• Kyodo


The International Monetary Fund’s latest forecast leaves world economic growth unchanged at 3.5 percent this year and 3.6 percent next year, with upgrades for Japan, China and emerging Asian markets offsetting a downward projection for the United States.

In an update Sunday to the IMF’s World Economic Outlook published in April, the Washington-based institution revised its forecast for Japan’s growth to 1.3 percent, 0.1 percentage point higher, buoyed by first-quarter growth propelled by personal spending, investment and exports.

The 2017 growth projection for China was revised upward 0.1 point to 6.7 percent and that for five Association of Southeast Asian Nations members — Indonesia, Malaysia, the Philippines, Thailand and Vietnam — was raised 0.1 point to 5.1 percent.

However, the growth forecast for the U.S. was lowered to 2.1 percent for both this and next year — down from 2.3 percent and 2.5 percent, respectively — reflecting a fiscal policy that is expected to be less expansionary than previously anticipated.

The IMF cited “uncertainty about the timing and nature of U.S. fiscal policy changes,” in reference to growing doubts about U.S. President Donald Trump’s ability to promote his stimulus plans in coordination with Congress.

The envisaged stimulus includes a planned overhaul of the nation’s tax system, which features a cut in the corporate tax rate to 15 percent from 35 percent, and Trump’s promised $1 trillion infrastructure spending.

Despite the downward revision to the U.S. economy, IMF chief economist Maurice Obstfeld hailed the steady growth in the world economy, saying the projected global growth rates for 2017 and 2018 are an improvement from 3.2 percent in 2016.

“There is now no question mark over the world economy’s gain in momentum,” Obstfeld said. “Recent data point to the broadest synchronized upswing the world economy has experienced in the last decade.”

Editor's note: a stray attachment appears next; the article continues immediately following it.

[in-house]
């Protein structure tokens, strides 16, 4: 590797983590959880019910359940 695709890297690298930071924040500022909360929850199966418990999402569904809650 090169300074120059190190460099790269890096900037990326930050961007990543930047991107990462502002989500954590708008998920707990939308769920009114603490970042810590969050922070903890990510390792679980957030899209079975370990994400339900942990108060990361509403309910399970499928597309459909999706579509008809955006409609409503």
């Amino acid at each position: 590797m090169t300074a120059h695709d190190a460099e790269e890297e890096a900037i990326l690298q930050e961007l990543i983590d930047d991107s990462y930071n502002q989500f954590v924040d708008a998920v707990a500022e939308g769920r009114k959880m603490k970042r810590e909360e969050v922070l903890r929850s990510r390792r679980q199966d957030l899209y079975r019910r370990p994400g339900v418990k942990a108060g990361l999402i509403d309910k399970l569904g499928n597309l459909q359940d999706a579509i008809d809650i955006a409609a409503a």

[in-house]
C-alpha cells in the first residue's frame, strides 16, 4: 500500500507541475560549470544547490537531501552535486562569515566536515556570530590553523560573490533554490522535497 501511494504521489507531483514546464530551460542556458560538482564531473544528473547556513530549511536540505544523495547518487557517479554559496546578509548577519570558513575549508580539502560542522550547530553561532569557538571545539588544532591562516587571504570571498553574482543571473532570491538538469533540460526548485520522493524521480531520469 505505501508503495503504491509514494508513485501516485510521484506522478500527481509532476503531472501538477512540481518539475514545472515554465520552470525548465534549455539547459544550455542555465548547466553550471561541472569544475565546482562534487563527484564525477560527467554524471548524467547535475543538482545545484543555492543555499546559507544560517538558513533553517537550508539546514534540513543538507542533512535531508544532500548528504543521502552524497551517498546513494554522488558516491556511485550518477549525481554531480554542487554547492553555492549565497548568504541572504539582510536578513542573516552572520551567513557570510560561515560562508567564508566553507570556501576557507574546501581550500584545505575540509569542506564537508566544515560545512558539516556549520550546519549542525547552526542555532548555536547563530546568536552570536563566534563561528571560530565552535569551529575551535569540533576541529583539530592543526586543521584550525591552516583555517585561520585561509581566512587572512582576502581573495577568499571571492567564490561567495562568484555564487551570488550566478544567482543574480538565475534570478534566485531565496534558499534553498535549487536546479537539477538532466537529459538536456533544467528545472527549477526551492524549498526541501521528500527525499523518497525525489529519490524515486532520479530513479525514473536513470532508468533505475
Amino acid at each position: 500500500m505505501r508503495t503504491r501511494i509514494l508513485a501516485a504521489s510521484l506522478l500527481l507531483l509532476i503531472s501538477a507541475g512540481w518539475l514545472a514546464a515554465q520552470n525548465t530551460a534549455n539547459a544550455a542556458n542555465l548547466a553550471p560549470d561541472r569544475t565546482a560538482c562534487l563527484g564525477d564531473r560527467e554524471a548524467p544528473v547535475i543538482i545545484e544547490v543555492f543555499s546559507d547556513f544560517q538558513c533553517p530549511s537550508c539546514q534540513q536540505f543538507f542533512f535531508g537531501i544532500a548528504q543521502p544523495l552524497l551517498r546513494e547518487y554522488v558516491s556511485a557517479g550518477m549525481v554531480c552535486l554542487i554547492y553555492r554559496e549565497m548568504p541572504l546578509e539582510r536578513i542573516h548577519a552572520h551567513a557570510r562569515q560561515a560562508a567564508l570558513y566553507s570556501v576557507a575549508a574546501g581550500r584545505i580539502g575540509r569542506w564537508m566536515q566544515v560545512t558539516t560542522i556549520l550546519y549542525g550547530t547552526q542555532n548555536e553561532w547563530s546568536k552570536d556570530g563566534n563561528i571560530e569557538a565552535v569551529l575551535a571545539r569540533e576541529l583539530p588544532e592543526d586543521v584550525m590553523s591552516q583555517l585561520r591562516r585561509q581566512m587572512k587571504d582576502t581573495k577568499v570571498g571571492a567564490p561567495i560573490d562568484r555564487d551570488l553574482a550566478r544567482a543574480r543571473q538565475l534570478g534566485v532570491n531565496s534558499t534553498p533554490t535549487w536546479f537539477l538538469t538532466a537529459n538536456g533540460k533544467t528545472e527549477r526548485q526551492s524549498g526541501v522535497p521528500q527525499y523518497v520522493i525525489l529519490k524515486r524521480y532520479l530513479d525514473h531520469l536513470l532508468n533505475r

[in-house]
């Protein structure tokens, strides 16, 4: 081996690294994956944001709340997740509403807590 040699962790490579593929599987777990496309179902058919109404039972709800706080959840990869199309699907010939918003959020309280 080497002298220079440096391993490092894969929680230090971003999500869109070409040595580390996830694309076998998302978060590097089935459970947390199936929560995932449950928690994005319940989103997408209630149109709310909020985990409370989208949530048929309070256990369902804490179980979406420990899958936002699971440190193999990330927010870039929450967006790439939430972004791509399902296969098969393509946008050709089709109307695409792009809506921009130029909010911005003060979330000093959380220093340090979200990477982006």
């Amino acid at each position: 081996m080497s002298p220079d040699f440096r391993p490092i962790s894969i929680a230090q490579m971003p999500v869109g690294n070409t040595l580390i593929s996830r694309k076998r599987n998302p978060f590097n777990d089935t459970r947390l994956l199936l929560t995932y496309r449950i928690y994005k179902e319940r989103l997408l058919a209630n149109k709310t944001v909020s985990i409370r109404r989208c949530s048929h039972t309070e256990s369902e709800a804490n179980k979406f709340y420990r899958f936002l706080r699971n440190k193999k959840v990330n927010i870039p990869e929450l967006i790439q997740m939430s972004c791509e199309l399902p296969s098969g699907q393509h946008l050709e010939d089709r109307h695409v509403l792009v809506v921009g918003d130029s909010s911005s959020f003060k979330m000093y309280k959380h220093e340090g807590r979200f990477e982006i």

He added that world trade growth has also picked up.

At the same time, however, the IMF cautioned that faster than expected monetary policy normalization by the U.S. Federal Reserve could tighten global finance and trigger reversals in capital and investment flows to emerging economies.

According to the updated report, the IMF revised its growth forecast for China up 0.2 point to 6.4 percent in 2018, while leaving its projections unchanged at 0.6 percent for Japan and 5.2 percent for the five ASEAN economies.

The upbeat projection for China, especially for 2018, reflects the expectation that the government will delay needed fiscal adjustments — or maintain high public spending — in a bid to meet its target of doubling the country’s gross domestic product by 2020 from the 2010 level.

Referring to the Southeast Asian economy, the IMF said, “With a pickup in global trade and strengthening domestic demand, growth in the five ASEAN economies is projected to remain robust at around 5 percent.”

Among other countries and regions, the growth forecast for the eurozone was revised upward 0.2 point to 1.9 percent this year and 0.1 point to 1.7 percent next year due to stronger than expected domestic demand.

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